Salesforce Offers AI-Powered CRM for Financial Advisors
Mar 31, 2017 2:10 PM PT
Salesforce this week announced Financial Services Cloud Einstein, an artificial intelligence-based CRM tool for financial advisors.
Financial Services Cloud Einstein gives users a holistic view of each client's household and wealth ecosystem and lets them leverage Salesforce's AI technology to seek out new business opportunities.
- Einstein Opportunity lets users uncover opportunities based on clients' sentiments, competitor mentions, and overall engagement. For example, it automatically alerts the advisor if a client mentions a competitor in an email. If communications from the client fall off, the system sends a reminder to the advisor to reach out and nurture the relationship;
- Relationship Builder lets advisors connect information about clients and their households, store it in one place, and edit existing roles and activities. For example, an advisor can update the record when a client takes on a new role such as being named to the board of a company;
- Relationship Groups let advisers link clients to multiple households, trusts, and business groups to get holistic views of clients' wealth across all accounts and relationships. For example, advisors can track when clients take on new responsibilities within other households, such as assuming power of attorney for a family member. The advisors then can proactively reach out with personalized advice;
- Relationship Map lets advisors visualize a client's family wealth ecosystem and financial accounts in a single snapshot and drill down to see fresh business opportunities. For example, an advisor can discover that a client has become the beneficiary of a trust that's in need of estate planning services.
Relationship Builder, Relation Groups and Relationship Map are available generally now, and they are free for all Financial Services Cloud users.
Einstein Opportunity Insights costs US$50 per user per month for Financial Service Cloud users of Enterprise Edition and above.
"This could prove a game changer for financial advisors since it will enable a more targeted marketing approach to selling such services," observed Michael Jude, a program manager at Stratecast/Frost & Sullivan.
Not Without Risks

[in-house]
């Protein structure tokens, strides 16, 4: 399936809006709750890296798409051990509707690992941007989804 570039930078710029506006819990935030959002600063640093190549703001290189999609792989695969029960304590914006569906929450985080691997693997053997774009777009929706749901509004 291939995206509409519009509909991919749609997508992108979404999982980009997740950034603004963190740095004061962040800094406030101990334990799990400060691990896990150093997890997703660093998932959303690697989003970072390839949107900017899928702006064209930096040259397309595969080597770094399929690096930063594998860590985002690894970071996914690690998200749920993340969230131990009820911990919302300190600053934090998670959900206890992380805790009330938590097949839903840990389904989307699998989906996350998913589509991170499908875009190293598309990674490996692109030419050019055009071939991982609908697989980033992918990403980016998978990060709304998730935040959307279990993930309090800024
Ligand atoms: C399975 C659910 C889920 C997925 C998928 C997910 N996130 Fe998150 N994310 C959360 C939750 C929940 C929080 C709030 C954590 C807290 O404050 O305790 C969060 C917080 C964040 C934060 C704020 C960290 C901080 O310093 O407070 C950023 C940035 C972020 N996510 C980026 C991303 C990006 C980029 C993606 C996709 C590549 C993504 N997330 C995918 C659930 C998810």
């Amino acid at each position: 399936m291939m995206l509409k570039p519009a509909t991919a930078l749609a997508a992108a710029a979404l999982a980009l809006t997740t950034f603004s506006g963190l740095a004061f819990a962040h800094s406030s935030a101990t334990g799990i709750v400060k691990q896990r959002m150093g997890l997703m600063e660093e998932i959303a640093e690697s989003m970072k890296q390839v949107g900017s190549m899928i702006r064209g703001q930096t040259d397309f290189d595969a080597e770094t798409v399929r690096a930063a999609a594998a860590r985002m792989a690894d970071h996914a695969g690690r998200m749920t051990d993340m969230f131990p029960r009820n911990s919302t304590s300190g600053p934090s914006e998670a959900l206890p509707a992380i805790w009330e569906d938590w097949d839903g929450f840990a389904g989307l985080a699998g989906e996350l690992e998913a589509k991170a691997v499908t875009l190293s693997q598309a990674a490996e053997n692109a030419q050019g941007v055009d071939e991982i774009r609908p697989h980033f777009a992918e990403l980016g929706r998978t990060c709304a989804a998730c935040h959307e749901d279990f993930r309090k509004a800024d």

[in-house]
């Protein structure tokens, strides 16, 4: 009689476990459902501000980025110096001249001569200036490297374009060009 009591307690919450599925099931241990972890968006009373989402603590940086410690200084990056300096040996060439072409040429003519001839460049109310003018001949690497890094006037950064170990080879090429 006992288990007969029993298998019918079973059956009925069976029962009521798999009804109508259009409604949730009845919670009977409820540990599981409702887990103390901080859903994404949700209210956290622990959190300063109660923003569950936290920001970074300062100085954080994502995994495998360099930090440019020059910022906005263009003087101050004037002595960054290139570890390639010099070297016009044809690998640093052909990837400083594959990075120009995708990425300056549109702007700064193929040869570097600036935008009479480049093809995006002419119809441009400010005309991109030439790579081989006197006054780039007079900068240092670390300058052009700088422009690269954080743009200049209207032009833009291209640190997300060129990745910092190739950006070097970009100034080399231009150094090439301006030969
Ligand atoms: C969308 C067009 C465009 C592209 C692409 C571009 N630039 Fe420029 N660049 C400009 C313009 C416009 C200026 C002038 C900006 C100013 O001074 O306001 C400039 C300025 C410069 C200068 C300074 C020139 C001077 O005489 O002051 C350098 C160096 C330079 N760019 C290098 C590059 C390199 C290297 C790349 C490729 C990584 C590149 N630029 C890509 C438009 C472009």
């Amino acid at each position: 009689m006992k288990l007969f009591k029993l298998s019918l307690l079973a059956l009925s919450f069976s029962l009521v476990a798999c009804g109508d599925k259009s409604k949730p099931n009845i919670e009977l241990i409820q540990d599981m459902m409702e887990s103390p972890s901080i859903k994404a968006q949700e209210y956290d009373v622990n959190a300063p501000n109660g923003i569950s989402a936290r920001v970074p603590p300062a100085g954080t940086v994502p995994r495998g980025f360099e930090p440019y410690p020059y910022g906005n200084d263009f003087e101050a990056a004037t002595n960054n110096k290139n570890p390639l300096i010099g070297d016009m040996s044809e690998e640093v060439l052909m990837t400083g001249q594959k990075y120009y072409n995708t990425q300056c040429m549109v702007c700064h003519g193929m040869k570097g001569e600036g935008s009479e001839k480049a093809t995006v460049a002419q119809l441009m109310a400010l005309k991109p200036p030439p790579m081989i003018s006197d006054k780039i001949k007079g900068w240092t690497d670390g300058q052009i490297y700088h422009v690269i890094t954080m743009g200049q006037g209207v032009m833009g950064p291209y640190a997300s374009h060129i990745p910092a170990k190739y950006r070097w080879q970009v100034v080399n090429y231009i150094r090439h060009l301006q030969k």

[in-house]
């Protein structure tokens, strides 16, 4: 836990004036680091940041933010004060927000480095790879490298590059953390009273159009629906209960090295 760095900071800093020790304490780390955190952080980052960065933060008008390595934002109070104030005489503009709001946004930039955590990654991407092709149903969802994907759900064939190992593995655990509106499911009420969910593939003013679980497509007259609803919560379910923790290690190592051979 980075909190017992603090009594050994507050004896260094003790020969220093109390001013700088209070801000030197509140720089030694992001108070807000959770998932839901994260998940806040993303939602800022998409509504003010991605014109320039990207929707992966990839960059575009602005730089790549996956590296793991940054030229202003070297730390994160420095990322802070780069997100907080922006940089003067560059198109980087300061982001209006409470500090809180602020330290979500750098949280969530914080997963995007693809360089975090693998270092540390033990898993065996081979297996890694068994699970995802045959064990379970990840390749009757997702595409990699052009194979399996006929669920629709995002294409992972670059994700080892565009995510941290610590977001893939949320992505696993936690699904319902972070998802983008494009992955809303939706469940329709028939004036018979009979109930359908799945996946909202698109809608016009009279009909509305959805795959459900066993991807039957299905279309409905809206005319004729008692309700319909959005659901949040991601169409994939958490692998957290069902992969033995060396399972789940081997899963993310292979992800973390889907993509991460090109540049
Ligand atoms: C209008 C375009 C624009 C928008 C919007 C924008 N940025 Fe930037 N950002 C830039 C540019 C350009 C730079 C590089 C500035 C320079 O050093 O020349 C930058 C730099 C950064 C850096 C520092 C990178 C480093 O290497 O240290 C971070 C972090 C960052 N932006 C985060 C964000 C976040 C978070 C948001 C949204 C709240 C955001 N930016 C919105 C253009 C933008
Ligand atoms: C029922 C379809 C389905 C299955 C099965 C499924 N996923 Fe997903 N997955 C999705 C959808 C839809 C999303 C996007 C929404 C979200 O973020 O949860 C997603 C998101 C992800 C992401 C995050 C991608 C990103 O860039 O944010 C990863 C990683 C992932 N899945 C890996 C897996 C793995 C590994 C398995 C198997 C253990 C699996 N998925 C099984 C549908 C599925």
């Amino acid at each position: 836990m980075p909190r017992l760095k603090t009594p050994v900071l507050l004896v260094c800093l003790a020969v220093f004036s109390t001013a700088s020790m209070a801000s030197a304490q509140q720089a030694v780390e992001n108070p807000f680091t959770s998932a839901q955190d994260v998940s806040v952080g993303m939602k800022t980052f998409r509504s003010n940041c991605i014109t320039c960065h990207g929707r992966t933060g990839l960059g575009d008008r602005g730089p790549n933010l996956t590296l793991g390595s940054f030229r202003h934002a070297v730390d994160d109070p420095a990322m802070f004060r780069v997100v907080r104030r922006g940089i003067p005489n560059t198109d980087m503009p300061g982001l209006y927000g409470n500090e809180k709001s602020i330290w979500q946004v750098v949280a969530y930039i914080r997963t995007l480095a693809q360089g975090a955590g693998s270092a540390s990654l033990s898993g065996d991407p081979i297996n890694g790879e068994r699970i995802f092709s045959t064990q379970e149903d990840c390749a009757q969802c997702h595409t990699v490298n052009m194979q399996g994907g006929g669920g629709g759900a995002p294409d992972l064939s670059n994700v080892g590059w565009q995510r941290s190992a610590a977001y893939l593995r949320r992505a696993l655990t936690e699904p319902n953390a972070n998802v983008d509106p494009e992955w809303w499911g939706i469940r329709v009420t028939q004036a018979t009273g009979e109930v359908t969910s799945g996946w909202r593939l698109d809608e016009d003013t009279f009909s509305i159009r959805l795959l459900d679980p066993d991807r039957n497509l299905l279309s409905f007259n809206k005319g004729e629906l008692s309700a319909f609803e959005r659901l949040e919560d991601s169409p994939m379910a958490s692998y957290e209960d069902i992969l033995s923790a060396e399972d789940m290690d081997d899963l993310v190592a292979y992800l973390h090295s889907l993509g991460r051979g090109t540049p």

Einstein's integration into Salesforce's Financial Services Cloud "is designed to help financial advisors manage customer relationships better and more effectively, [but] customer relations are very much about human-to-human interaction," said Andreas Scherer, managing partner at Salto Partners.
"The risk of introducing AI in this area was experienced by Microsoft last year when they had to pull their chatbot Tay off the market," he told CRM Buyer.
Microsoft took Tay offline after Twitter trolls induced it to deny the Holocaust, send out racist tweets, and advocate 9/11 conspiracy theories and genocide, among other things.
The addition of Einstein to the Financial Services Cloud lets Salesforce provide deep insights into target markets, "but only customers likely to be interested in a particular offer will be contacted, [which] will reduce the irritation associated with getting cold call offers," Frost's Jude told CRM Buyer.
However, there's "strong potential for some customers perceiving this as a violation of privacy, especially if there's deep insights into their private affairs," he cautioned.
Other AI Systems
Pefin offers an AI financial advisor that it claims costs one-twentieth of a human financial advisor's fees. Its full release is set for April.
Pefin's AI algorithm works only for the United States market now, but the company will extend it to global markets later.
Hedgeable offers a platform with a feature called "Tax Samurai" -- run by an AI bot named "Katana" -- which targets the high-net-worth market.
Whether Einstein will take off is an open question, but it seems clear that the next generation of AI in wealth management will use rules or models crafted by data scientists with master's or doctoral degrees.
"For now, Einstein is a great marketing concept that sets Salesforce apart," Salto's Scherer said. "The true business value has yet to be seen."